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Poster
From Local SGD to Local Fixed-Point Methods for Federated Learning
Grigory Malinovsky · Dmitry Kovalev · Elnur Gasanov · Laurent CONDAT · Peter Richtarik

Wed Jul 15 11:00 AM -- 11:45 AM & Thu Jul 16 12:00 AM -- 12:45 AM (PDT) @ Virtual #None

Most algorithms for solving optimization problems or finding saddle points of convex-concave functions are fixed-point algorithms. In this work we consider the generic problem of finding a fixed point of an average of operators, or an approximation thereof, in a distributed setting. Our work is motivated by the needs of federated learning. In this context, each local operator models the computations done locally on a mobile device. We investigate two strategies to achieve such a consensus: one based on a fixed number of local steps, and the other based on randomized computations. In both cases, the goal is to limit communication of the locally-computed variables, which is often the bottleneck in distributed frameworks. We perform convergence analysis of both methods and conduct a number of experiments highlighting the benefits of our approach.

Author Information

Grigory Malinovsky (Moscow Institute of Physics and Technology)
Dmitry Kovalev (KAUST)
Elnur Gasanov (KAUST)
Laurent CONDAT (KAUST)
Peter Richtarik (KAUST)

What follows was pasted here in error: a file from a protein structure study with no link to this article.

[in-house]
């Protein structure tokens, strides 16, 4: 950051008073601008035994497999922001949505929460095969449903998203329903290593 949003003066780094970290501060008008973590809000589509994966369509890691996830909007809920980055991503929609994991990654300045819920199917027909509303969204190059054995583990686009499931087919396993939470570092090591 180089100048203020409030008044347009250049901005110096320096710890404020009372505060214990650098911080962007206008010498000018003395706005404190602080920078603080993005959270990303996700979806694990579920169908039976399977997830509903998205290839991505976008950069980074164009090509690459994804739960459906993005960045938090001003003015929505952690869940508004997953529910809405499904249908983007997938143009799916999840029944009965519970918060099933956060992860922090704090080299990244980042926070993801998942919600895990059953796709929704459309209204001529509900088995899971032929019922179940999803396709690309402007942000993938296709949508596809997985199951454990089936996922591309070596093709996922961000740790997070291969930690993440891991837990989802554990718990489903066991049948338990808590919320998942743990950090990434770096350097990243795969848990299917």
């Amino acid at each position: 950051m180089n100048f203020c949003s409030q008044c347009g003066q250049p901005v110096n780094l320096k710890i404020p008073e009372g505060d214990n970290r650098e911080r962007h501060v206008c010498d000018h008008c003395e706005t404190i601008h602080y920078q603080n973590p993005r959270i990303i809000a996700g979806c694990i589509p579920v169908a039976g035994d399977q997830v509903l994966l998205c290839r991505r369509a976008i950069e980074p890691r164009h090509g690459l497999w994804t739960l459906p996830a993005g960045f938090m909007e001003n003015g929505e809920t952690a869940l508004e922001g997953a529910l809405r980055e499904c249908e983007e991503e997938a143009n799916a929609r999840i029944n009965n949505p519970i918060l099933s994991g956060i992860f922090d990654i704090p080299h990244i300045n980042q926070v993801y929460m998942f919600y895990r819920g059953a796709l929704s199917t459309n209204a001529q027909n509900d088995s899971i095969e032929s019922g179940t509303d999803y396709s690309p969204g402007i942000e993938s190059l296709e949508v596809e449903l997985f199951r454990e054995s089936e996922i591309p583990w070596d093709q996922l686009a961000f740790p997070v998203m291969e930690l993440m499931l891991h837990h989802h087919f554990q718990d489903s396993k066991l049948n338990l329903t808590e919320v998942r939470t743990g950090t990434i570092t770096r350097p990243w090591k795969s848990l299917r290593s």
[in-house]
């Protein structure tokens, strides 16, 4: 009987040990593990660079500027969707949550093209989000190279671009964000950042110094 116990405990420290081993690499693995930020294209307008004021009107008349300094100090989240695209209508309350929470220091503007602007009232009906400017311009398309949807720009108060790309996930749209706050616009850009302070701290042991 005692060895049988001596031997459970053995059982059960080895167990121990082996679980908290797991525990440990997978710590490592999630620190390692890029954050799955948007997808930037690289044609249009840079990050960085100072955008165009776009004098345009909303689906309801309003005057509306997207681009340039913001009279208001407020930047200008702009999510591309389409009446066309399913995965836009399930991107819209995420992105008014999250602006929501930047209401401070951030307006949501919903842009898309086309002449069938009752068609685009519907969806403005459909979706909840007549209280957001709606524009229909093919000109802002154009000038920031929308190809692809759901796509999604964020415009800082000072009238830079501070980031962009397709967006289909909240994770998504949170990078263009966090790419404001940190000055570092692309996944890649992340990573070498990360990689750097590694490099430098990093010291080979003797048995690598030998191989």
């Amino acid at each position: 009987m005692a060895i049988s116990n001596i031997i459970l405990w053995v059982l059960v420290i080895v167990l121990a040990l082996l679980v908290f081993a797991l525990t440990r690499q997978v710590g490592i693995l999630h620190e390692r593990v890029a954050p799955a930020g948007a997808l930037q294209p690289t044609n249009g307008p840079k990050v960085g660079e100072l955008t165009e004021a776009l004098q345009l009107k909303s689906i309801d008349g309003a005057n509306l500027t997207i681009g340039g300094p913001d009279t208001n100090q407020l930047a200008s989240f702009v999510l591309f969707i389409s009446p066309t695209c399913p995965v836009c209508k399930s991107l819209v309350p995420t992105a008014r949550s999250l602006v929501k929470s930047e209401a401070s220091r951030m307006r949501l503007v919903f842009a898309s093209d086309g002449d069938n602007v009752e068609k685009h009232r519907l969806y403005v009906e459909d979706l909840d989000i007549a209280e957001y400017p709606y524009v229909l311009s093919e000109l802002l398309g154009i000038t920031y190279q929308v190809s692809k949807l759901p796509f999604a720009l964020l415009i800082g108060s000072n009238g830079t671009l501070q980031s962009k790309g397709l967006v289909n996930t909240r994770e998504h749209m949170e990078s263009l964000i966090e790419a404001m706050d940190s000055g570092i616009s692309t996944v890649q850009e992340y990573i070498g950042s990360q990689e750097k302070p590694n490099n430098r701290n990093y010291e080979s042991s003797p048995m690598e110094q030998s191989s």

Peter Richtarik is an Associate Professor of Computer Science and Mathematics at KAUST and an Associate Professor of Mathematics at the University of Edinburgh. He is an EPSRC Fellow in Mathematical Sciences, Fellow of the Alan Turing Institute, and is affiliated with the Visual Computing Center and the Extreme Computing Research Center at KAUST. Dr. Richtarik received his PhD from Cornell University in 2007, and then worked as a Postdoctoral Fellow in Louvain, Belgium, before joining Edinburgh in 2009, and KAUST in 2017. Dr. Richtarik's research interests lie at the intersection of mathematics, computer science, machine learning, optimization, numerical linear algebra, high performance computing and applied probability. Through his recent work on randomized decomposition algorithms (such as randomized coordinate descent methods, stochastic gradient descent methods and their numerous extensions, improvements and variants), he has contributed to the foundations of the emerging field of big data optimization, randomized numerical linear algebra, and stochastic methods for empirical risk minimization. Several of his papers attracted international awards, including the SIAM SIGEST Best Paper Award, the IMA Leslie Fox Prize (2nd prize, twice), and the INFORMS Computing Society Best Student Paper Award (sole runner up). He is the founder and organizer of the Optimization and Big Data workshop series.‚Äč

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